My biggest concern working with feathers was to not make him look like Phyllis Diller in her feather dress.  When my son had a fitting midway through the production process, his eyes welled with tears.  He was not happy when I thought I was more than halfway done.  The costume started as an old Voldemort pullover costume with hood and sleeves.  I glued feathers to the ragged fringe that hung down at the bottom and from the sleeves.  This is where he tried it on.  He wanted real wings.  I really should stop saying that I have mad skills.  My kids have the bar set really high for me and it’s my own fault.  With cardboard, a wire hanger and a whole lot of feathers, the wings on his hands were created, glued to black knit gloves and tied at the wrist for stability.  The mask was a crow’s mask with a yellow beak and gold sequins and black feathers.  I painted the mask black and glued the sides to the hood to create a more rounded look.  Getting his Hanes’ black sweatpants after going to two, not one, but two Wal-Marts to find them added to the time involved in pulling off this costume.  Not my best work, but considering the challenge and the time involved, I think it turned out pretty awesome.

Keep in mind that I have two in elementary school, so the raven was just half of my workload.  My young buck wanted to be Zombie Atlantis or a Zombie Diver.  My mother-in-law sent him this awesome round, costume plush and pliable diving helmet.  Add zombie makeup, green hair color, some hair gel and his own Hanes’ sweat suit (from the same two, not one but two, trips to Walmart), his costume was complete.

My youngest owns every gray hair on my head and there are plenty.  Last night he informed me, after loving his costume all week, that a black sweat suit, representing a black wet suit, wasn’t good enough.  He, being way to damn techno-saavy, pulled up some Google images of real vintage diving suits and he wanted the whole suit, not just the helmet.  Of course.  What was I thinking?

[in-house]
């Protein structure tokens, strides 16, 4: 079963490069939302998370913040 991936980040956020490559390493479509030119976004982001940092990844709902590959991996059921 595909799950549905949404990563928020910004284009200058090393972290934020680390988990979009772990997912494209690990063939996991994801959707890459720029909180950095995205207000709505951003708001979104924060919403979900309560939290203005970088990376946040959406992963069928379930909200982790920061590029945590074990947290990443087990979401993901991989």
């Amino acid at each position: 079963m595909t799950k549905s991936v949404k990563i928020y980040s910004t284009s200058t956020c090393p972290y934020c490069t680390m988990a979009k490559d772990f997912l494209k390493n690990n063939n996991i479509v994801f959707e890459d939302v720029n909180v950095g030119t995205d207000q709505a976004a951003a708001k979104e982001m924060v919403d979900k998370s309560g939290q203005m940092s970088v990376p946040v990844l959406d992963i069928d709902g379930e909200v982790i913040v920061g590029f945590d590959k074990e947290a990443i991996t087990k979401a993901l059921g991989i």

Today, I realized, he just doesn’t like change.  He wanted to wear his store-bought skeleton suit that he has worn two years running.  He just got caught up in the Halloween-I-gotta-have-a-new-costume-hype and had a new helmet costume to start and the ball just kept rolling.


The skeleton costume is too small too, but that doesn’t stop my youngest son.

The Monster Mash was packed with entire families, grandparents, extended family and pretty awesome.  The boys had a blast, my husband and I met new people and we became more familiar with the school.

The class won’t get to sample my fun Halloween wares like these that I made last year, but Halloween is off to a good start.

halloween ghosts

Now one more costume to go….


A Family Affair October 17, 2013

Three years ago, Amy moved from Michigan where she has lived most of her life, to Seattle Washington to be near her youngest son, closer to our mom and to receive incredible care at the University of Washington Medical Center. Amy has a Common Variable Immune Deficiency. Her immune system is so suppressed that it can not fight any disease. As a result, she has been sick the majority of her life. In addition, she has a diseased liver that is causing granulomas to develop all over her body. She has rheumatoid arthritis as an added bonus. All of the medications required to treat her myriad of ailments have her on the fast track to, without doubt, developing Non-Hodgkins Lymphoma, an incurable cancer within an unknown timeline, yet not to exceed 10 years-ish. Her vast team of doctors deemed the bone marrow transplant necessary.  Amy entered a new world in the Seattle Cancer Care Alliance and became in need of bone marrow.

[Disclaimer:  I may or may not have listed her illnesses correctly.  Forgive me.  If anything, I’m sure I left stuff out.]

Out of love and genetics, we three siblings were tested to see if any of us would be a blood donor match.  It was really no surprise that Jen would be not only a match, a perfect match to our sister in need. I never made it past the prescreen as a result of my cancerous past.  Our brother was also not a match.  Siblings are the best option of bone marrow match, a fact I didn’t know prior to this process.